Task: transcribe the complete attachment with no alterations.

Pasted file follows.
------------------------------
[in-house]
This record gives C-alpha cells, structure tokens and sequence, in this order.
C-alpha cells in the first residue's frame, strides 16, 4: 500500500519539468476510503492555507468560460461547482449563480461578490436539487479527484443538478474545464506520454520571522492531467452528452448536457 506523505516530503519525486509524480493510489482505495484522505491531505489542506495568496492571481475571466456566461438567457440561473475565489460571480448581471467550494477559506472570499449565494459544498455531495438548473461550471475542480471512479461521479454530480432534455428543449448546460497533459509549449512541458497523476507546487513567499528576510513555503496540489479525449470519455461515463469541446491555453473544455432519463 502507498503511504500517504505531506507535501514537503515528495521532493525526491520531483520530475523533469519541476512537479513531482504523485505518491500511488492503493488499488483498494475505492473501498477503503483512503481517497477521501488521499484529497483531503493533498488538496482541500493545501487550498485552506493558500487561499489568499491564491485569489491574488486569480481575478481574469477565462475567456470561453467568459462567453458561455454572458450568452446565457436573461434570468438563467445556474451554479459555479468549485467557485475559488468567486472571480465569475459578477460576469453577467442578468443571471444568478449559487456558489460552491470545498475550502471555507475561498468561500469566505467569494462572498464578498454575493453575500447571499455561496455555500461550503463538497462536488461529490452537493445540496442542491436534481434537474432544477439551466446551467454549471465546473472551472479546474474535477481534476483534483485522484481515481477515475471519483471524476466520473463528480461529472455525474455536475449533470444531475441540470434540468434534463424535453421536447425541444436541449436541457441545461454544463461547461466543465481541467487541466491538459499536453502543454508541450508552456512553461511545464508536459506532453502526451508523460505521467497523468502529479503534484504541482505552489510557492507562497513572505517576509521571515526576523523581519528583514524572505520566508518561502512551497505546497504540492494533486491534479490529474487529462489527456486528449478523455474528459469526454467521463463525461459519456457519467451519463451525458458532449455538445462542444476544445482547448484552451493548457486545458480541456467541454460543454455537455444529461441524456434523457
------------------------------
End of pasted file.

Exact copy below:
[in-house]
This record gives C-alpha cells, structure tokens and sequence, in this order.
C-alpha cells in the first residue's frame, strides 16, 4: 500500500519539468476510503492555507468560460461547482449563480461578490436539487479527484443538478474545464506520454520571522492531467452528452448536457 506523505516530503519525486509524480493510489482505495484522505491531505489542506495568496492571481475571466456566461438567457440561473475565489460571480448581471467550494477559506472570499449565494459544498455531495438548473461550471475542480471512479461521479454530480432534455428543449448546460497533459509549449512541458497523476507546487513567499528576510513555503496540489479525449470519455461515463469541446491555453473544455432519463 502507498503511504500517504505531506507535501514537503515528495521532493525526491520531483520530475523533469519541476512537479513531482504523485505518491500511488492503493488499488483498494475505492473501498477503503483512503481517497477521501488521499484529497483531503493533498488538496482541500493545501487550498485552506493558500487561499489568499491564491485569489491574488486569480481575478481574469477565462475567456470561453467568459462567453458561455454572458450568452446565457436573461434570468438563467445556474451554479459555479468549485467557485475559488468567486472571480465569475459578477460576469453577467442578468443571471444568478449559487456558489460552491470545498475550502471555507475561498468561500469566505467569494462572498464578498454575493453575500447571499455561496455555500461550503463538497462536488461529490452537493445540496442542491436534481434537474432544477439551466446551467454549471465546473472551472479546474474535477481534476483534483485522484481515481477515475471519483471524476466520473463528480461529472455525474455536475449533470444531475441540470434540468434534463424535453421536447425541444436541449436541457441545461454544463461547461466543465481541467487541466491538459499536453502543454508541450508552456512553461511545464508536459506532453502526451508523460505521467497523468502529479503534484504541482505552489510557492507562497513572505517576509521571515526576523523581519528583514524572505520566508518561502512551497505546497504540492494533486491534479490529474487529462489527456486528449478523455474528459469526454467521463463525461459519456457519467451519463451525458458532449455538445462542444476544445482547448484552451493548457486545458480541456467541454460543454455537455444529461441524456434523457